Such outfits are called manpower supply companies, even though they employ both men and women. In the last decade, as companies scale back their permanent staff and increase their reliance on contract workers, these firms have come to account for ever-greater chunks of industrial and service sector employment in the country. UDS alone has 40,000 workers on its rolls. Its client roster includes manufacturers like Hyundai and glass-maker St Gobain. The work done by its workers occupies a long continuum from housekeeping to assembly-line production, and some of it quite technical.

Despite their rapid growth, the manpower companies are a poorly understood commodity. Before they arrived on the scene, employers sourced contract workers from the informal economy’s labour contractors. Most of the workers led bleak lives – low salaries, no job security, no safety nets for accidents or retirement. The only guarantee they had was of their pay and prospects of landing work shrinking as they neared 40 and their capacity to work dimmed.

In the grim and unregulated world of labour, manpower supply companies represent something new: the entry of the formal sector.

What has been their impact?

the great rural land grab

For the longest time, the price of farmland in Vadicherla stayed below Rs 20,000 an acre.Ten years ago, that began to change. “In 2003, an acre cost Rs 25,000. By 2006-07, it had climbed to Rs 2 lakhs,” says Byru Veeraiah, sarpanch of this village in Andhra Pradesh’s Mehbubnagar district, “By 2010, an acre cost Rs 3 lakh. And Rs 12 lakh by 2012.” It was a puzzling spike. This village with its 700-odd families is nowhere near big cities. Warangal, the nearest big town, is 50 kilometres away. Nor is it close to any highway. The Vijayawada-Hyderabad highway is a good 15 kilometres away. Nor is any farmland in the village or its vicinity being acquired by the government or companies.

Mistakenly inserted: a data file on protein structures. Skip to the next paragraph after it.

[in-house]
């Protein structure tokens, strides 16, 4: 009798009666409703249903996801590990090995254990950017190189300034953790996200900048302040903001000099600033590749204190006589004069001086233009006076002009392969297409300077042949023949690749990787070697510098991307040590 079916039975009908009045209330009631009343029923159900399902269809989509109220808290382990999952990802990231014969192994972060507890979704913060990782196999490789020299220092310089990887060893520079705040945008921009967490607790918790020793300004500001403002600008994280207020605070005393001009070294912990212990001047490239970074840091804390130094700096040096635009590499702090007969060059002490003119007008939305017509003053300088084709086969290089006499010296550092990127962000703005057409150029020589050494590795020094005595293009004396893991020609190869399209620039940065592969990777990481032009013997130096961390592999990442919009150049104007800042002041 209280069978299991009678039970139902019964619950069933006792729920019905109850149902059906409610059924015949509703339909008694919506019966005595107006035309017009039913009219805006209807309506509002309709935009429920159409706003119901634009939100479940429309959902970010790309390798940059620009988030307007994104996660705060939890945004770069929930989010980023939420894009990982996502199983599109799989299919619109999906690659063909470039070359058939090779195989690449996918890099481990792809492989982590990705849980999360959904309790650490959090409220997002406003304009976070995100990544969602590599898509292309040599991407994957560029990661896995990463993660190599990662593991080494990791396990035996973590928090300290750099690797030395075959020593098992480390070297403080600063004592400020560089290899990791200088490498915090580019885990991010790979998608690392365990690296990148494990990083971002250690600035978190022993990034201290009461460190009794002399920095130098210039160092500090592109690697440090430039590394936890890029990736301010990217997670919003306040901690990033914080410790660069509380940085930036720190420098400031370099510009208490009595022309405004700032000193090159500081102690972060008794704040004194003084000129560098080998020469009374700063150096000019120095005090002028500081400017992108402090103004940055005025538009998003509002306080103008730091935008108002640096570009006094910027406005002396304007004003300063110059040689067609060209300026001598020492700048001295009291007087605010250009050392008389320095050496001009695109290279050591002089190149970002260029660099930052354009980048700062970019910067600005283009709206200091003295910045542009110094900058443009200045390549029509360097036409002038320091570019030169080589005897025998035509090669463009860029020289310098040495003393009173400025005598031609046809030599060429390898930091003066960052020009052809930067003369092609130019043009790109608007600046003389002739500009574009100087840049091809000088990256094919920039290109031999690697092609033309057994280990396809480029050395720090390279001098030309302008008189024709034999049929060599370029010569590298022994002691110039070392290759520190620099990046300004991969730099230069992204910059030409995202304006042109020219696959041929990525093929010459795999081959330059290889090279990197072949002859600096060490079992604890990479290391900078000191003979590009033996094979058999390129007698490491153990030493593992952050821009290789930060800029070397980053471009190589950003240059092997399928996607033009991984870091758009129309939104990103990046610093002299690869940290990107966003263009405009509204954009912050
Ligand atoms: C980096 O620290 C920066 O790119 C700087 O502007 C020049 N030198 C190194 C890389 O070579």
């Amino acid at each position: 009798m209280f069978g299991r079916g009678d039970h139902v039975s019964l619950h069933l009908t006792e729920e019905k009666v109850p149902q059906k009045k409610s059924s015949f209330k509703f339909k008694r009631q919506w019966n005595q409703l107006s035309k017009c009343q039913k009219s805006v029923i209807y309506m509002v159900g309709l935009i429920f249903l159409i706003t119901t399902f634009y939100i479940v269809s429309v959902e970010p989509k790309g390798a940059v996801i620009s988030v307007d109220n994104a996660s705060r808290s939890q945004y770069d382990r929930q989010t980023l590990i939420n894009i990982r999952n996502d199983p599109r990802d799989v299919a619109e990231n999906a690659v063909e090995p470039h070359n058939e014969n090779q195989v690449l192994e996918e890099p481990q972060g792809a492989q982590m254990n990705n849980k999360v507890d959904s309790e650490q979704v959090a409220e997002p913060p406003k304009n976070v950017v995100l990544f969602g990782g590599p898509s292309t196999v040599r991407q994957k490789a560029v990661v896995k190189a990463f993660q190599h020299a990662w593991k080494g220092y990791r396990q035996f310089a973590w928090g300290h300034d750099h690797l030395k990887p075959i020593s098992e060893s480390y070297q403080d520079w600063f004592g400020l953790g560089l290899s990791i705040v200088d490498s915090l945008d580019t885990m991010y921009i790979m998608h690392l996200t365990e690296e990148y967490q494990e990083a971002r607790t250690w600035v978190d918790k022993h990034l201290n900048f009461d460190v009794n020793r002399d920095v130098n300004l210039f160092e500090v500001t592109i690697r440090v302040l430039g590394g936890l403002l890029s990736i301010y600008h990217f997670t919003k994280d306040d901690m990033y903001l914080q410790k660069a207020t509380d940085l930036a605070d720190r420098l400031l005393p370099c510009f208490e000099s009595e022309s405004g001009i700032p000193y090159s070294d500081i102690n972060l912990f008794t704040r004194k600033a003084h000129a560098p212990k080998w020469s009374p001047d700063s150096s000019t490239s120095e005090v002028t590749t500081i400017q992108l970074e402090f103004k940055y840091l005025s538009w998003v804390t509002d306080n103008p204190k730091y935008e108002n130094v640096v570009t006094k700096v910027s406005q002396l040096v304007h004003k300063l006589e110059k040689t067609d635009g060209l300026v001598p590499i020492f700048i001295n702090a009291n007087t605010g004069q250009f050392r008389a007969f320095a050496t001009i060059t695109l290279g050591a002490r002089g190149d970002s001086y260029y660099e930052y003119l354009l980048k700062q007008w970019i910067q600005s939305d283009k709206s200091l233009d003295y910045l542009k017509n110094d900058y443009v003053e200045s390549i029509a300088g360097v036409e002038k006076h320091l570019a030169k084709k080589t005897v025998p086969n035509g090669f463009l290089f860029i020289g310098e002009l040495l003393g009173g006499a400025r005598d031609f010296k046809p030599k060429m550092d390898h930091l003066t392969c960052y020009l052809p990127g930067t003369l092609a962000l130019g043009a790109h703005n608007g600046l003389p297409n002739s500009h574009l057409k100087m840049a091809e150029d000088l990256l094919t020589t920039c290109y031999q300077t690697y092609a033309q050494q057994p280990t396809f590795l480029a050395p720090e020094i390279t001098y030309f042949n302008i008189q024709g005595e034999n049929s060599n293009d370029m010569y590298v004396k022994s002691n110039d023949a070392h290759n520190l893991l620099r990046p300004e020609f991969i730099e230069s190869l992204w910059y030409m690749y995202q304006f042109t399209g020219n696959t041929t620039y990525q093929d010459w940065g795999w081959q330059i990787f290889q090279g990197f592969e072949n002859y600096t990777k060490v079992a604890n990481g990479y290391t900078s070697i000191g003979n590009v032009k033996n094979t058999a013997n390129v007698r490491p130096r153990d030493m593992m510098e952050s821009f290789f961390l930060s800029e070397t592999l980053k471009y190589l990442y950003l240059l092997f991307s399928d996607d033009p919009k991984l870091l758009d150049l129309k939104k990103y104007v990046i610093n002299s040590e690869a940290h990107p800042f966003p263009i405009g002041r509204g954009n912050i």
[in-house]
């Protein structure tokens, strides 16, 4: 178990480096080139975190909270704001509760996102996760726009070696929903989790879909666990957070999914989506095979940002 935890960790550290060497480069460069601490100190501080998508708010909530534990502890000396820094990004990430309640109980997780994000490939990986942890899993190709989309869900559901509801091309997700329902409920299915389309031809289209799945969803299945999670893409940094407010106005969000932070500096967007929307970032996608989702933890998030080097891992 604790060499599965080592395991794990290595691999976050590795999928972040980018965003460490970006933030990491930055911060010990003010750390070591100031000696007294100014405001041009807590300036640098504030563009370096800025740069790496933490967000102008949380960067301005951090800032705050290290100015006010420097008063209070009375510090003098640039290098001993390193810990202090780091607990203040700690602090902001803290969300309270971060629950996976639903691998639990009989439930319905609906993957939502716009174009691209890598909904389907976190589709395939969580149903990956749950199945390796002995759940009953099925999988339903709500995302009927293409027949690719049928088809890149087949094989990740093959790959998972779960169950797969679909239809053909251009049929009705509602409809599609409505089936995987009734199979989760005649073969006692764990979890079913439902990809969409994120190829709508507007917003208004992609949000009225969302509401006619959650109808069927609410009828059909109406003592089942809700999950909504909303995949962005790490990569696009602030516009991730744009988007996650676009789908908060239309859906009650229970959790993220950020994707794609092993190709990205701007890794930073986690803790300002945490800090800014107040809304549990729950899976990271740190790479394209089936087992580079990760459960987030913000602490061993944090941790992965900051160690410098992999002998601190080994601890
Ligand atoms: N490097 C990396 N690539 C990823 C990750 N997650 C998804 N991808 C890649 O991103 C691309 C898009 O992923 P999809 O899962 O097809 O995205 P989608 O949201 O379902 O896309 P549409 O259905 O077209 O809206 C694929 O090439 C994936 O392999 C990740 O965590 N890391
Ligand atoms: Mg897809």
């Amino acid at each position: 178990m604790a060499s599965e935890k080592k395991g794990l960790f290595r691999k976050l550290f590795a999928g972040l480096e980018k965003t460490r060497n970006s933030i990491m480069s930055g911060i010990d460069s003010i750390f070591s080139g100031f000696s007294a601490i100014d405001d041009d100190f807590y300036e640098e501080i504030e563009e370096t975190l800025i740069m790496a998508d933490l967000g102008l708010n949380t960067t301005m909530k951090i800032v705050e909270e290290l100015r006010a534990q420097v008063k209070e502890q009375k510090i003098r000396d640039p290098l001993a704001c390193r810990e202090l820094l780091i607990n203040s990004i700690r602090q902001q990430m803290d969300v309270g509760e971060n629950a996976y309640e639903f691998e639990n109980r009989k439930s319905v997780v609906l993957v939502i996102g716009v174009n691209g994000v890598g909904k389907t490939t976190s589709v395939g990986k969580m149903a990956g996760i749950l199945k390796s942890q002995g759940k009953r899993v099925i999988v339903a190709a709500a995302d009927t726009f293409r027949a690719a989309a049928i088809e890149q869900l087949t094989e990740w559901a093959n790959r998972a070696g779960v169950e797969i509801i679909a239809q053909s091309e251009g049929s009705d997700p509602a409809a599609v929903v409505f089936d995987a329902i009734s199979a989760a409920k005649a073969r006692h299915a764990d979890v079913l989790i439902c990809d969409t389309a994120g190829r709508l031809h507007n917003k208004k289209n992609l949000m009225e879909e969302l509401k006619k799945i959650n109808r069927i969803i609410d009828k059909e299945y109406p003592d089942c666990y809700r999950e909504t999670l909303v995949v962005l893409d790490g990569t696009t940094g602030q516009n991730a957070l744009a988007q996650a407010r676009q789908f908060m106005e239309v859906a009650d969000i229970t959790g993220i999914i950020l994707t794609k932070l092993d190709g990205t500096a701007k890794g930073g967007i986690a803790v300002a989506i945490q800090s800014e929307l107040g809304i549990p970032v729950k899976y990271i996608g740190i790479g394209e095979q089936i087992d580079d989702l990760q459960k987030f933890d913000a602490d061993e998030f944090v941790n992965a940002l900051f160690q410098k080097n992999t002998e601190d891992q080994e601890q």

Vadicherla is not alone. In the last ten years, the price of an acre in Ramavarapadu, a village next to Vijayawada, has leapt from Rs 7 lakh to Rs 7 crore. Or take Mardi, 15 kilometres off Solapur, Maharashtra. The price of an acre in this village, says Prakash Arjun Kate, a local, has “climbed from Rs 20,000-25,000 ten years ago to Rs 10 lakh now.”

Ramavarapadu, Vadicherla and Mardi are not isolated instances. Microstudies and anecdotal information suggest almost all of rural India is seeing a similar climb in farmland prices. If the trend suggested by the villages — and the microstudies and other anecdotal inputs — is indeed correct, then a large change is playing out in rural areas — their farmland markets are getting activated.

And the question is: Why now? And why are markets across the country waking up at the same time? And what does this mean for food security, rural livelihoods, migration patterns, you name it?

For all that, see story one: on the reasons for this spike, and its implications for farmers, food production and suchlike. Also, a PDF of the page, here.

(Also see the next post: story two, on the quantum of land leaving agriculture)

ps – while on the question about the fallouts of such escalations on village india, i cannot help remembering my year at tihi (see this and this), a village in malwa, madhya pradesh, near indore, studying the village level impact of itc’s e-choupal project. it was an enlightening time. in part because tihi was a village in flux. it was close to the industrial cluster of pithampur. it was close to indore, one of the major industrial cities in madhya pradesh. abutting, as it did, the road linking pithampur and indore, tihi was seeing a lot of schools, factories, what have you, coming up on that road. what amplified those trends for the village were two other factors. one, the bombay-agra bypass was cutting thru the village fields to the north-west. and then, there was a proposed rail line for cargo. between them all, land rates in the village were rising fast. they stood at about Rs 44 lakhs to a bigha when i got to tihi. A couple of years later, they stood at a crore.